thomas nast image of santa claus.jpg
 

Santa and his REindeer

Father Christmas, Saint Nicholas, and Santa Claus are based on two separate stories.

Father Christmas, normally dressed in green coat, a sign of the returning spring, was originally part of an old English midwinter festival.  The stories of St. Nicholas (Sinter Klaas in Holland) came to America via Dutch settlers in the 17th Century.  From the 1870s on, Sinter Klass became known in Britain and America as Santa Claus.  With him came his unique gift and toy distribution system – reindeer and sleigh.

Santa’s modern visage is the result of Victorian creativity:  An 1881 illustration in Harper's Weekly by cartoonist Thomas Nast.  Nast, known best of his editorial cartoons attacking political corruption, changed the color of Santa’s suit to red, added fur trim, replaced a hood attached to the coat with a stocking-type night cap, and added a large black belt and buckle.

Santa’s flying sleigh and reindeer have separate lineages.   The sleigh portion begins in 1812.  Writing under the pseudonym Diedrich Knickerbocker,  American author Washington Irving refers to St. Nicholas as "riding over the tops of the trees, in that self-same wagon wherein he brings his yearly presents to children" in his revised version of A Complete History of New York.  However, there is no mention the wagon’s means of propulsion.

The first known written account of Santa’s reindeer occurred in 1821.  That year, New York printer William Gilley published a sixteen page booklet titled A New Year's Present, to the Little Ones from Five to Twelve Number III:  The Children's Friend by an anonymous author.  In the book, reindeer are introduced into the Santa Claus narrative:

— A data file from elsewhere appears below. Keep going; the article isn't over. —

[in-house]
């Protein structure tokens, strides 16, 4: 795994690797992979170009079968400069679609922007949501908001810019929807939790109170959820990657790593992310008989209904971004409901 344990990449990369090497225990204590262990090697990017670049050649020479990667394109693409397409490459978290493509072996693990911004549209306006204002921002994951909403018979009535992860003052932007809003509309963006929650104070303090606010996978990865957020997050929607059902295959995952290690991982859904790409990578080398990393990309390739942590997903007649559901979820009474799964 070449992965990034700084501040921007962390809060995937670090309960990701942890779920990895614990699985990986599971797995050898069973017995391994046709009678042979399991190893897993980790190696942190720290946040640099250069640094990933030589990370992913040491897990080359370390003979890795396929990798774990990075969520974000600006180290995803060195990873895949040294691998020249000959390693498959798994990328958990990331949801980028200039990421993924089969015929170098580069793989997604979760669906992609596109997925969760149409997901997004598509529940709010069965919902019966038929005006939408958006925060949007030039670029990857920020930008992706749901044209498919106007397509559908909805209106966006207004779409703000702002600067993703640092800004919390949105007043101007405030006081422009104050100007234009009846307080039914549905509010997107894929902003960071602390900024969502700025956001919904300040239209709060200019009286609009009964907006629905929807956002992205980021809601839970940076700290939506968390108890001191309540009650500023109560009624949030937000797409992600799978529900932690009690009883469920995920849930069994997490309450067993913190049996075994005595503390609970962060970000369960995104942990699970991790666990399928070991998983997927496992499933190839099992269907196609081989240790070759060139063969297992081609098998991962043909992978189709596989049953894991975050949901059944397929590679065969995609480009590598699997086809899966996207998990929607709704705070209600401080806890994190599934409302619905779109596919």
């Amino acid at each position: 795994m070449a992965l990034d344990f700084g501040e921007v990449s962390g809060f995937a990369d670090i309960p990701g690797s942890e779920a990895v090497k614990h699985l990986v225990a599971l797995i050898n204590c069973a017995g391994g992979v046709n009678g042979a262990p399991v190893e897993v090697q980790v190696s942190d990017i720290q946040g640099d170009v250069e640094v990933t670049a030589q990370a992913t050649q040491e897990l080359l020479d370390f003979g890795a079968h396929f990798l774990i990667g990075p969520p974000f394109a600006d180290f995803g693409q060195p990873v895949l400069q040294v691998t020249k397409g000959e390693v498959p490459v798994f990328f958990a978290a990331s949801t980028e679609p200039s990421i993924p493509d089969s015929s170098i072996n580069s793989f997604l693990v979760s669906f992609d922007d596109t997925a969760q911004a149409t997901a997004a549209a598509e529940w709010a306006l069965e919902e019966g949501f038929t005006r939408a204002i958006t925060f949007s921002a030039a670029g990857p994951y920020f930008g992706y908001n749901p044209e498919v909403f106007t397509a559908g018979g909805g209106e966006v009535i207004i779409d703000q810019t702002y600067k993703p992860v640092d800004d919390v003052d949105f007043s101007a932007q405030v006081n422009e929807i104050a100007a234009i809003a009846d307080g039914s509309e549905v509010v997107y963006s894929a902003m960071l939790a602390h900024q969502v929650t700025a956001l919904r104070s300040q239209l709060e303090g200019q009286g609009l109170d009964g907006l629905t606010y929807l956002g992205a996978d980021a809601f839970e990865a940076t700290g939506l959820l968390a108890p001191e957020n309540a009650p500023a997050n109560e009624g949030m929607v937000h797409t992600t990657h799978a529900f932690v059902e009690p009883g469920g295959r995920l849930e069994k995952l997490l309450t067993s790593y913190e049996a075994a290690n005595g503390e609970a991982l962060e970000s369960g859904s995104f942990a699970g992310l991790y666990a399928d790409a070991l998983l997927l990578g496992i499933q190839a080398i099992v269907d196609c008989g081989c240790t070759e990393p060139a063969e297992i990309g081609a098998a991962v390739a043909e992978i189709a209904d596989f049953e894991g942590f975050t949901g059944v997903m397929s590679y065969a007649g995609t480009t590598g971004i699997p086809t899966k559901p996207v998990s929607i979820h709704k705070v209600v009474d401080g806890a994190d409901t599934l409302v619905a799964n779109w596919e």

Old Santeclaus with much delight
His reindeer drives this frosty night.
O'er chimneytops, and tracks of snow,
To bring his yearly gifts to you.

Illustration to verse 1 of  Old Santeclaus with Much Delight , published in 1821.

Illustration to verse 1 of Old Santeclaus with Much Delight, published in 1821.

In an 1822 interview published in New York's Troy Sentinel, Gilley elaborated on the booklet's author and the topic of reindeer. Though he did not identify the author, Mr. Gilley responded:

"Dear Sir, the idea of Santeclaus was not mine nor was the idea of a reindeer. The author of the tale but submitted the piece, with little added information.  However, it should be noted that he did mention the reindeer in a subsequent correspondence.  He stated that far in the north near the Arctic lands a series of animals exist, these hooven and antlered animals resemble the reindeer and are feared and honored by those around, as you see he claims to have heard they could fly from his mother.  His mother being an Indian of the area."

By the 19th century, the widespread knowledge of the use of reindeer in Artic areas as draft animals cemented the connection to Santa Claus.

Christmas stockings by the chimney (though the tradition was centuries old at the time) and the first listing by name of the eight flying reindeer pulling Santa's sleigh are found in Twas the Night Before Christmas…

When what to my wondering eyes should appear,
But a miniature sleigh and eight tiny reindeer,
With a little old driver, so lively and quick
I knew in a moment it must be St. Nick.

More rapid than eagles his coursers they came,
And he whistled and shouted and called them by name;
"Now, Dasher! now, Dancer! now, Prancer and Vixen!
On, Comet! on, Cupid! on, Dunder and Blixem!
To the top of the porch, to the top of the wall!
Now, dash away, dash away, dash away all!"

Originally called “Dunder and Blixem”, the Dutch words for thunder and lightning, by the mid-19th century the German words "Donder and Blitzen" were widely used.   For example, in An American Anthology, 1787–1900, Edmund Clarence Stedman reprints the 1844 Clement C. Moore version of the poem, substituting the German spelling.   During the 20th century, “Donner” replaces the name “Donder” in common usage.